right between my eyes. YOU give them something to eat. YOU take care of these
crowds in food deserts both physical and spiritual, these people who cannot
feed their families with a full-time job, these people who are hungry to hear
God’s word and feel God’s love. YOU offer hope to those who suffer from
injustice, YOU offer comfort to those who fear losing their privileged place in
the world.

The disciples turn
out their backpacks and come up with a few snacks. Jesus takes the bread and
blesses it in front of the crowd. Perhaps he uses the words of our Psalm:
Blessed are you, Lord God: “the eyes of all look upon you and you give them
their food in due season. You open your hand, satisfying the desire of every
living thing.” As he reminds his listeners of their relationship to God the
open-handed giver of all good things, they think of what they have in their
pockets. How can it be right to eat my picnic when the person next to me has
nothing? And a miracle happens, and people are fed, community is created, and
God is present.

When everyone pitches
in, when we all empty our pockets and open our hands to pool our resources,
there is plenty for everyone. Some of you have donated your COVID subsidy to
the church or to other non-profits, because you don’t need it. Some of you have
made special donations with the money you could have spent on vacations or
eating out.

Loaves and fishes.
This is the true miracle of faith, when human beings overcome our fear of
scarcity and our tendency to hoard, and instead share freely what we have with
those who have less. Our national myth of rugged individualism has corrupted
our sense of communal responsibility. It is act

ually a blessing to have enough
to be able to share: that’s where we are blessed by God, not by building bigger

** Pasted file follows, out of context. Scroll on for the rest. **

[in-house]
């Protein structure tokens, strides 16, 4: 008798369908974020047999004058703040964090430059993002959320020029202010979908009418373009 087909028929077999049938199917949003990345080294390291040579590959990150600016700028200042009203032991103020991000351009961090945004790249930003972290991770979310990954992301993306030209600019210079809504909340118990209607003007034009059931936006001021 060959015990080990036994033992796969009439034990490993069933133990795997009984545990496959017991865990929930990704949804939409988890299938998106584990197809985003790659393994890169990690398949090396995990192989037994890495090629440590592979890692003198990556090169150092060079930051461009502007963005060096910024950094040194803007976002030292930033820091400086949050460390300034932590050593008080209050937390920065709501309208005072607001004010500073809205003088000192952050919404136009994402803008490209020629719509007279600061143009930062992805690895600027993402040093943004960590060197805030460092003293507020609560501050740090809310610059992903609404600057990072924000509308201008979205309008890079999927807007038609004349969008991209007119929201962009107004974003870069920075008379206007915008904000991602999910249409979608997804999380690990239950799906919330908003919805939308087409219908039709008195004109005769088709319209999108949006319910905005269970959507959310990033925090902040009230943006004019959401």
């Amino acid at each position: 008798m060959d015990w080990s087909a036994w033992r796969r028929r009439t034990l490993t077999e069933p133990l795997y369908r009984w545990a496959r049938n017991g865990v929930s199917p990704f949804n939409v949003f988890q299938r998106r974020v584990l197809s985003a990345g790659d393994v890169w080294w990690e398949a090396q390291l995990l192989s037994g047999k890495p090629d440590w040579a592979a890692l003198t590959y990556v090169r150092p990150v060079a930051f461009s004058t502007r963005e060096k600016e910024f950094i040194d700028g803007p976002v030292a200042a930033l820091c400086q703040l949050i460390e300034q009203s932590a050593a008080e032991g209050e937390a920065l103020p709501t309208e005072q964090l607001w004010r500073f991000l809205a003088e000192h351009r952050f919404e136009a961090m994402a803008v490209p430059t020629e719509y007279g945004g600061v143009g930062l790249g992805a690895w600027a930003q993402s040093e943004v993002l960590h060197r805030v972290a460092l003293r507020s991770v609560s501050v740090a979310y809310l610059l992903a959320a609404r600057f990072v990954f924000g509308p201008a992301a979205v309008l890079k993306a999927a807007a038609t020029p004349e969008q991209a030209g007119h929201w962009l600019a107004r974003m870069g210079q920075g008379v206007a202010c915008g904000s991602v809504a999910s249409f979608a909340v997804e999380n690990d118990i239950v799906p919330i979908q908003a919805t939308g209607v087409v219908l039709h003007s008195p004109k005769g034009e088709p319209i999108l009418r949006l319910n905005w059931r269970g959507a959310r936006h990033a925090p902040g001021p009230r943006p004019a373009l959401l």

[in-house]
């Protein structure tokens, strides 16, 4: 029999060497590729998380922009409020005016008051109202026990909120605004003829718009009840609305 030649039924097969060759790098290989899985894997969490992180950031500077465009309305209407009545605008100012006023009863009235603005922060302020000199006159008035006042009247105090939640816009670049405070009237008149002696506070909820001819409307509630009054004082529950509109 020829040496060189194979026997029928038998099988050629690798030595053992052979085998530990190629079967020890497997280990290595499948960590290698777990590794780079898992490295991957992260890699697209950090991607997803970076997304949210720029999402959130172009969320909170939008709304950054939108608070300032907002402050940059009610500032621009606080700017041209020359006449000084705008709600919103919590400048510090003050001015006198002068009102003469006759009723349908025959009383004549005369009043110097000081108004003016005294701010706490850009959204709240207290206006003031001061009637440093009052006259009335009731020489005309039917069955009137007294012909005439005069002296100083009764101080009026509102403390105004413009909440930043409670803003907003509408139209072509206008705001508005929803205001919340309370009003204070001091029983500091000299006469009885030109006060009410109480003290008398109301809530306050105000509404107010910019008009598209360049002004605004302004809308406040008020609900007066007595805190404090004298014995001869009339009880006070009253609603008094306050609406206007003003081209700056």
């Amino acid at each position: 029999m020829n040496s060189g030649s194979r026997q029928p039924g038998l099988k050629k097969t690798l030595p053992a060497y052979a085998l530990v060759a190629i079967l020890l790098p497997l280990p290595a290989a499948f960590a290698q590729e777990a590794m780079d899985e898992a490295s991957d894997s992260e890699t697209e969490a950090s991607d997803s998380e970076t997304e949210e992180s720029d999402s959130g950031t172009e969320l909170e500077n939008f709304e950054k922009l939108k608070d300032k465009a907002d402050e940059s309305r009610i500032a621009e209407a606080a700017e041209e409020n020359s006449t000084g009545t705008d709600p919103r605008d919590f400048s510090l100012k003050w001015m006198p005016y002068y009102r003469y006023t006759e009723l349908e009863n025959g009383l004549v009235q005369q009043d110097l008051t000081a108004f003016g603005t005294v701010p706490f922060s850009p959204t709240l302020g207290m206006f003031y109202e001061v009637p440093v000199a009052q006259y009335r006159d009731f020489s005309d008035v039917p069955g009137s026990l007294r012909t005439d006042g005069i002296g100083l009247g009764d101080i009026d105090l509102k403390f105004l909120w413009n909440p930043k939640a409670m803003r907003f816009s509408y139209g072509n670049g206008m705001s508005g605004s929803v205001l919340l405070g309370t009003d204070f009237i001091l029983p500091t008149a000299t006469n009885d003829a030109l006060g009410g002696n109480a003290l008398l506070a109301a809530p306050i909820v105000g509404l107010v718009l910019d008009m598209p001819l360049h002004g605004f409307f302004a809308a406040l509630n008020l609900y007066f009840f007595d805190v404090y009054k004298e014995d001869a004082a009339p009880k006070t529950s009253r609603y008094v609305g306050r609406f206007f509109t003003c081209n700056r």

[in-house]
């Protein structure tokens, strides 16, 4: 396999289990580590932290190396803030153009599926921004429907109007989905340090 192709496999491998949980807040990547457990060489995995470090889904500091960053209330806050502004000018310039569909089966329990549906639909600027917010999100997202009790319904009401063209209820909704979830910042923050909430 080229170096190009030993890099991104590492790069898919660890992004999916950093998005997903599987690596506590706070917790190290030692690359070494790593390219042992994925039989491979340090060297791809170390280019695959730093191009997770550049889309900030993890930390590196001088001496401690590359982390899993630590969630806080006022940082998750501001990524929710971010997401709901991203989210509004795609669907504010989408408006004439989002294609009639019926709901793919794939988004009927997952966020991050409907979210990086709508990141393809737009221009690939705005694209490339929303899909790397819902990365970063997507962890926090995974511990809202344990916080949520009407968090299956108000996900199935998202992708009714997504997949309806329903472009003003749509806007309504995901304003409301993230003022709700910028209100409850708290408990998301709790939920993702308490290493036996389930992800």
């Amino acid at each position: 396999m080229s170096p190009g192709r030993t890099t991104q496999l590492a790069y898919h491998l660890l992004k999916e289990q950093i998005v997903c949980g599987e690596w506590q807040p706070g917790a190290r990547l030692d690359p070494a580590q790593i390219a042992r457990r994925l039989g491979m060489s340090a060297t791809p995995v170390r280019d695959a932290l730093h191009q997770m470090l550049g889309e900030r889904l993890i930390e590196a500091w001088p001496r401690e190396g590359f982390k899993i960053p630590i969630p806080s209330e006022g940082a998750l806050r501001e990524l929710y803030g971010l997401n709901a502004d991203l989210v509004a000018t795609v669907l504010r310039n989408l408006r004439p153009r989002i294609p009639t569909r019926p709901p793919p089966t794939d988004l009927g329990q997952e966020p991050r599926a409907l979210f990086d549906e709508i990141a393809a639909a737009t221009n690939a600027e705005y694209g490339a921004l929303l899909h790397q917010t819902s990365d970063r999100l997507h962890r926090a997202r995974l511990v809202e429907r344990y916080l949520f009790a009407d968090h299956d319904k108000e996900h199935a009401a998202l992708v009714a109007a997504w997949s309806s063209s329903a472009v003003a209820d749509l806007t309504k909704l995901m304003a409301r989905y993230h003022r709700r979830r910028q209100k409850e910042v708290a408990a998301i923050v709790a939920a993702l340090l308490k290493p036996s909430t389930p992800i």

barns like the rich fool in Luke’s Gospel. In the wealthiest country in the
world, people go to bed hungry. This is a scandal and a sin, but it’s one that
we can mend, if we work on it together.

If we were sharing
the Eucharist today, this Gospel would be an obvious lead-in to the sacramental
part of our worship. As it is, we are fed by God’s word alone in this season,
while we witness the growing hunger of our neighbors in the face of an
ever-worsening economic catastrophe. What can we do with our meager resources?

Perhaps we have more
than we realize. We have a rich and vital community, coming together online
every day of the week to pray, to read Scripture, to learn and grow together.
We have a depth of tradition on which to draw, teaching us that all are
welcome. We have hearts for service and for generosity, demonstrated by those
who donate clothing and who regularly make gifts to our pastoral needs fund. We
have 100 people who want to learn how to dismantle the injustices of racism. We
have much to offer to this hungry world. 
“You give them something to eat,” says Jesus. Yes, let’s do that. Let’s
share what God has given us, and we will all be blessed. Amen.


August 2 2020


The Very Rev Penelope Bridges

You Give Them
Something to Eat


Like this post? Share it with your friends and family...

Share on facebook
Facebook
Share on twitter
Twitter
Share on pinterest
Pinterest

Leave a Comment

Thank you FOR YOUR PLEDGE!

Because of you,

WE ARE RISING TOGETHR!

Have questions or need to make changes?
Feel free to contact us, and we will be more than happy to answer all of your questions.

X